Articles Tagged with attorney for health care fraud

alex-boyd-260321-copy-300x200Sentencing for four California residents who pleaded guilty to conspiracy to commit health fraud was recently handed down. Geoffrey Ricketts, 49, Marla Ricketts, 38, Samuel Kim, 41, and Sunyup Kim, 40, all pleaded guilty in late 2016 and early 2017 after being indicted in June 2015.

Glucose Meter Fraud Scheme

These individuals created a fraudulent scheme regarding the sale of “talking glucose meters,” which were not medically needed or requested by consumers. They did so through the operation of Care Concepts, LLC and Choice Home Medical Equipment and Supplies (“Care Concepts”). The main corporate business was based out of Louisiana, while Care Concepts had its principal place of business in Chatsworth, California.

daan-stevens-282446-copy-300x191Michael Mirando, 40, previously a resident of Aliso Viejo, CA, was found guilty in May of 2017 on 15 counts of health care fraud. It took a federal jury less than half an hour to reach a verdict following the trial. At the end of October, Mirando was sentenced to eight years in prison and $3 million in restitution. Mirando’s current home in Portland is also being forfeited to the authorities since he admitted it was purchased by the financial proceeds of the fraud.

Medical Facility Owner Submits False Bills

Mirando owned Holter Labs, which offered patients cardiac monitoring services using what was called a Holter monitor. It is an ambulatory electrocardiography device, also known as an EKG device that can be used while a patient walks and performs normal activities. Holter Labs would provide these devices to physicians who then prescribed the devices to patients in order to monitor their heart rates for 24 to 48 hours. Mirando would bill the patients’ insurance companies for the day or two of use of the device. However, at the same time, he would tack on additional services that were not ordered or provided, like 30-day EKG tests, brain scans, and oxygen studies.

how-soon-ngu-34-copy-199x300The Department of Justice (DOJ) for the Eastern District of California announced in October that two individuals pleaded guilty to health care fraud charges. These announcements continue to prove that the DOJ is focused on prosecuting all forms of health care fraud throughout the state and federal levels.

If you have information regarding health care fraud, contact an experienced San Francisco health care fraud lawyer at Brod Law Firm to learn about your rights and options. You may be in the position to file a qui tam lawsuit on behalf of California or the federal government. Call us today at (800) 427-7020.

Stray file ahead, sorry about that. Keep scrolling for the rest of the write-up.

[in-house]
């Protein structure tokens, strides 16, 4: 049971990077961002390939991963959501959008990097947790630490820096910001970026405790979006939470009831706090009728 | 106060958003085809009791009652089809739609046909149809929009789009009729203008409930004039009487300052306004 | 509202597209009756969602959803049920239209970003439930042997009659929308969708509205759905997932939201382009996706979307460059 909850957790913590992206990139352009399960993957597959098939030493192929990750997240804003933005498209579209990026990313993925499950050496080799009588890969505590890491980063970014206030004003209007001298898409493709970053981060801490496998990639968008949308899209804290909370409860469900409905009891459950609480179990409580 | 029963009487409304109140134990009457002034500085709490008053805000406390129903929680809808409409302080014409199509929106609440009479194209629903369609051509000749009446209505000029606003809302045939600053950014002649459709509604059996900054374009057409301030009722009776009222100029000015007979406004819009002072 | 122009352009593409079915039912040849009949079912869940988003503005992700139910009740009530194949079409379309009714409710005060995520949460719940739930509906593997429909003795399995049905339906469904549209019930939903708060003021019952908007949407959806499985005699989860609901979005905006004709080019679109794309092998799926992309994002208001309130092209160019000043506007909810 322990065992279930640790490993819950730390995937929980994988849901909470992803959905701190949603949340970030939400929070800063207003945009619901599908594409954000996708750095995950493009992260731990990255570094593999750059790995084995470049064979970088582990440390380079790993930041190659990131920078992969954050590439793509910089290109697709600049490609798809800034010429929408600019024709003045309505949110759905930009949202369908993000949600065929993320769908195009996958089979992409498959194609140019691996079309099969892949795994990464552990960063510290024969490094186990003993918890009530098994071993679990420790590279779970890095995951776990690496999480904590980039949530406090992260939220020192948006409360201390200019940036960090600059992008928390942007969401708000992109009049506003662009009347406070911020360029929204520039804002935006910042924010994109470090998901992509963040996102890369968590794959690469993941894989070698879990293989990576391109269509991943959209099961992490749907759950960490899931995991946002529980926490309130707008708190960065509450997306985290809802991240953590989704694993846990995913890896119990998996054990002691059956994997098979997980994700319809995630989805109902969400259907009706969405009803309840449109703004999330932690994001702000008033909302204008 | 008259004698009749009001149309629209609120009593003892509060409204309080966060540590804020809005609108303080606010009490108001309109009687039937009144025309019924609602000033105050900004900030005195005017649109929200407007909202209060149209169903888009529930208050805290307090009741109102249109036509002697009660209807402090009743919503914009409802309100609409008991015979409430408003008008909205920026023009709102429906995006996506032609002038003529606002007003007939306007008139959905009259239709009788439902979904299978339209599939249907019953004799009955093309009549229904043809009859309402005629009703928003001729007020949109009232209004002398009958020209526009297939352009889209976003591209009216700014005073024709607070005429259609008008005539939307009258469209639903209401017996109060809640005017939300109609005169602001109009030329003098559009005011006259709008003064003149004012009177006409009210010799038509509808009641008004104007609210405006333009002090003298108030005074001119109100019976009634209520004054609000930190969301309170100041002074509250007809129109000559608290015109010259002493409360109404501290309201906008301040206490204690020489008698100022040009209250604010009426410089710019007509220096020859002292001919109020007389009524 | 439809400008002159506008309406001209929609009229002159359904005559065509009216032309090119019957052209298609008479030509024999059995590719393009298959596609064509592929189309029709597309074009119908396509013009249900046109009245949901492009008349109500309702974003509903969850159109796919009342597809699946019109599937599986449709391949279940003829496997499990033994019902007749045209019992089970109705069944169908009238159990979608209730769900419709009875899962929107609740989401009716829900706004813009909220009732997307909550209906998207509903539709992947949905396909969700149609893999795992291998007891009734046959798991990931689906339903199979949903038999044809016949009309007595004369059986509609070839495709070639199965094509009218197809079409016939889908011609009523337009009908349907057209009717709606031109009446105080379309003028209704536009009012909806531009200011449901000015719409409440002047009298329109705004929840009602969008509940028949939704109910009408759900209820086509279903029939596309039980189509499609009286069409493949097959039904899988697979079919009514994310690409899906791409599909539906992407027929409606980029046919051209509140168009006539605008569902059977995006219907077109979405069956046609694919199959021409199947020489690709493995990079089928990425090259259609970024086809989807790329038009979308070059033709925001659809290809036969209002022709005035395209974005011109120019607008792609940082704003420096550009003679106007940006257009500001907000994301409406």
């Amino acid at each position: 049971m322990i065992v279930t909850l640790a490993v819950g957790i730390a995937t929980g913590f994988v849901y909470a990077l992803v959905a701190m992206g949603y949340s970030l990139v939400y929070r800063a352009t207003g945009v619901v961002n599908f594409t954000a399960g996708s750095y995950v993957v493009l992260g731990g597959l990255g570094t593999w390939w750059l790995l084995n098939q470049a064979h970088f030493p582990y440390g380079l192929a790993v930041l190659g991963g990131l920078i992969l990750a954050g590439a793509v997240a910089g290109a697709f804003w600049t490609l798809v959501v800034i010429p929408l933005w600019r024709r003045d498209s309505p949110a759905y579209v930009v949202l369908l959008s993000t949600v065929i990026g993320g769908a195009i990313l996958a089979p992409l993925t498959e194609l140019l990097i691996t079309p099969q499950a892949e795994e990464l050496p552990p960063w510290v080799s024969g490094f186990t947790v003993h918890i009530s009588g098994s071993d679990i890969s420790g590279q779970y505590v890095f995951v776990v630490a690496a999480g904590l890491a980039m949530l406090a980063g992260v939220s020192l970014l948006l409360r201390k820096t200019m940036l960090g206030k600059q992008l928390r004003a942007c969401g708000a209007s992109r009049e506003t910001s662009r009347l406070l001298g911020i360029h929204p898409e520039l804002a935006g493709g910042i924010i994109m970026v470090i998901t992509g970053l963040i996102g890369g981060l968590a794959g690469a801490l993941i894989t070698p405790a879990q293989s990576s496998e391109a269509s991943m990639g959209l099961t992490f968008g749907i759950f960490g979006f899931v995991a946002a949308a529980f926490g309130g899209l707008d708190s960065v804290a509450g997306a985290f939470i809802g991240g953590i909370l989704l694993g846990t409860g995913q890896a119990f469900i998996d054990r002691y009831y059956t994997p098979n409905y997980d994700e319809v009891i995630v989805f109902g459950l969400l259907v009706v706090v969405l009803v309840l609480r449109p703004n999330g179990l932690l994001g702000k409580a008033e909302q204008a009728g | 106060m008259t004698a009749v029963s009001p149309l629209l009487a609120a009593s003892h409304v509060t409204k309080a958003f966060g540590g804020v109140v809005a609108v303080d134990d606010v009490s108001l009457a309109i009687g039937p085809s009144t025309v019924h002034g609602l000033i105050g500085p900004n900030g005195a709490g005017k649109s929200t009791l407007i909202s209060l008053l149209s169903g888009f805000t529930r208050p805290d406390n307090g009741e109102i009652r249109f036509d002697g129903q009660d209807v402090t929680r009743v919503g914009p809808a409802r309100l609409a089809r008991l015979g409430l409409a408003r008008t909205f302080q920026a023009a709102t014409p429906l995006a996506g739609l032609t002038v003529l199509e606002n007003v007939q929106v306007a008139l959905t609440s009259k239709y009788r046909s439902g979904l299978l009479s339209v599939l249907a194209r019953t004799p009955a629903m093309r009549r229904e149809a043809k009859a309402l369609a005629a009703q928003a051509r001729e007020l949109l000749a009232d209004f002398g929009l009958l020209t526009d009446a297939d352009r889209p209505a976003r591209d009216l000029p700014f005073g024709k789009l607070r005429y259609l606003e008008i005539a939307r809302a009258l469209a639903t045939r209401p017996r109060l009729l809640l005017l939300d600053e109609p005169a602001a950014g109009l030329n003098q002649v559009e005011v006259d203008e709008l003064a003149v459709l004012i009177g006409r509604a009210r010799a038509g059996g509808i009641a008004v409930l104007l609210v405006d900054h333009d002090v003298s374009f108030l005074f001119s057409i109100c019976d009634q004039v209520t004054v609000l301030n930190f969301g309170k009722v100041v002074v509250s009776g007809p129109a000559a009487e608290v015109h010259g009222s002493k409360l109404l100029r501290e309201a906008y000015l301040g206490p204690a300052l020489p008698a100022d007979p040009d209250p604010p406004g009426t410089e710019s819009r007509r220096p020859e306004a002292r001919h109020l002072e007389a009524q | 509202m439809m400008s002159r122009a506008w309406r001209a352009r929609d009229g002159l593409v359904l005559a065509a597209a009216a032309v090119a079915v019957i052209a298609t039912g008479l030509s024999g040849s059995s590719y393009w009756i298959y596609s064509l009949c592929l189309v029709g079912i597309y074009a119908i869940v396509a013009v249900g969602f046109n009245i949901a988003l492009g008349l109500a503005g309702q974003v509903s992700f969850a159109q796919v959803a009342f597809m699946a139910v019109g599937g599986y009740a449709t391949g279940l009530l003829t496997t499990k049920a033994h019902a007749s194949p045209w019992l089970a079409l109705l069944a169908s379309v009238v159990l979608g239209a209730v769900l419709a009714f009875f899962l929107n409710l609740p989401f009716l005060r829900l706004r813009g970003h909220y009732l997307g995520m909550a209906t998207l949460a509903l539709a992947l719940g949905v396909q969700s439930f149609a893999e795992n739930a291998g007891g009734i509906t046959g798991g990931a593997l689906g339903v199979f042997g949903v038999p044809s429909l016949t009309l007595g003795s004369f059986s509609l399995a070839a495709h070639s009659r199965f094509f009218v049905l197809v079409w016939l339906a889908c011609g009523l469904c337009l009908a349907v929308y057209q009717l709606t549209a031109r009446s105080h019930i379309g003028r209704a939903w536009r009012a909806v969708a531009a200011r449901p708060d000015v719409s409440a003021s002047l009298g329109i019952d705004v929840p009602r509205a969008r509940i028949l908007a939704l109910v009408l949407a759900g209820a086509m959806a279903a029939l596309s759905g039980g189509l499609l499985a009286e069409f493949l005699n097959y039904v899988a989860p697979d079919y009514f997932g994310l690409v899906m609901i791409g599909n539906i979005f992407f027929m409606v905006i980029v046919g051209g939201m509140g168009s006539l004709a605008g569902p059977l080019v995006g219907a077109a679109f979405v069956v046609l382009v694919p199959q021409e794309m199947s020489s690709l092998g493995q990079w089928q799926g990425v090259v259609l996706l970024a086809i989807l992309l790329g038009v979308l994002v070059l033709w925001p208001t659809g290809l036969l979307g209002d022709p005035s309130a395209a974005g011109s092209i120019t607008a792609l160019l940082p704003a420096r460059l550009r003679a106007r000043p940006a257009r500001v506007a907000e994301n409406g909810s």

Fresno Podiatrist Pleads Guilty

hush-naidoo-382152-copy-300x200The California Division of Workers’ Compensation (DWC) announced new suspensions twice in October. It suspended eight medical providers from participating in the state’s workers’ compensation system in early October and then three more shortly after. The total suspensions for 2017 are now up to 49.

These suspensions are part of the DWC’s new policy passed into law in 2016 by Assembly Bill 1244. The new law, which went into effect on January 1, requires the DWC to suspend any medical provider that is convicted of any offense involving abuse or fraud of the federal Medicare program, the state Medi-Cal program, any workers’ compensation system, or a patient. Medical providers can also be suspended for other types of misconduct that led to their license being revoked or surrendered.

The Suspended Medical Providers  

samuel-zeller-360588-copy-200x300In early October, a California federal judge dismissed without prejudice a False Claims Act (FCA) lawsuit against UnitedHealth Group Inc. (UHG). The suit, U.S. ex rel. Swoben v. Secure Horizons, et al., alleged UHG ignored questionable diagnoses that led to higher reimbursements through the Medicare Advantage program. This is significant news for the U.S. Department of Justice (DOJ). The UHG case was the first FCA suit related to the Medicare Advantage program that the DOJ joined. This was essentially a test case to determine the strength of the DOJ’s position and the ability to bring similar cases in the future. Unfortunately, this dismissal signals there were numerous weaknesses in the DOJ’s FCA case.

The Basis for the FCA Claim

This qui tam suit was brought by a whistleblower who alleged UHG knowingly ignored questionable patient charts reviewed by another company, Healthcare Partners LLC. These charts, whether or not they had appropriate evidence, contained diagnoses that would increase the insurer’s risk adjusted payments under the Medicare Advantage program. Under Medicare Advantage, healthcare providers receive higher reimbursements for caring for sicker patients.

andres-de-armas-103880-copy-300x200On Sept. 22, the U.S. Department of Justice announced that drug manufacturer, Aegerion Pharmaceuticals Inc., a subsidiary of Novelion Therapeutics Inc., has agreed to plead guilty to criminal charges and pay a multi-million settlement of to resolve allegations of civil false claims.

The Criminal Charges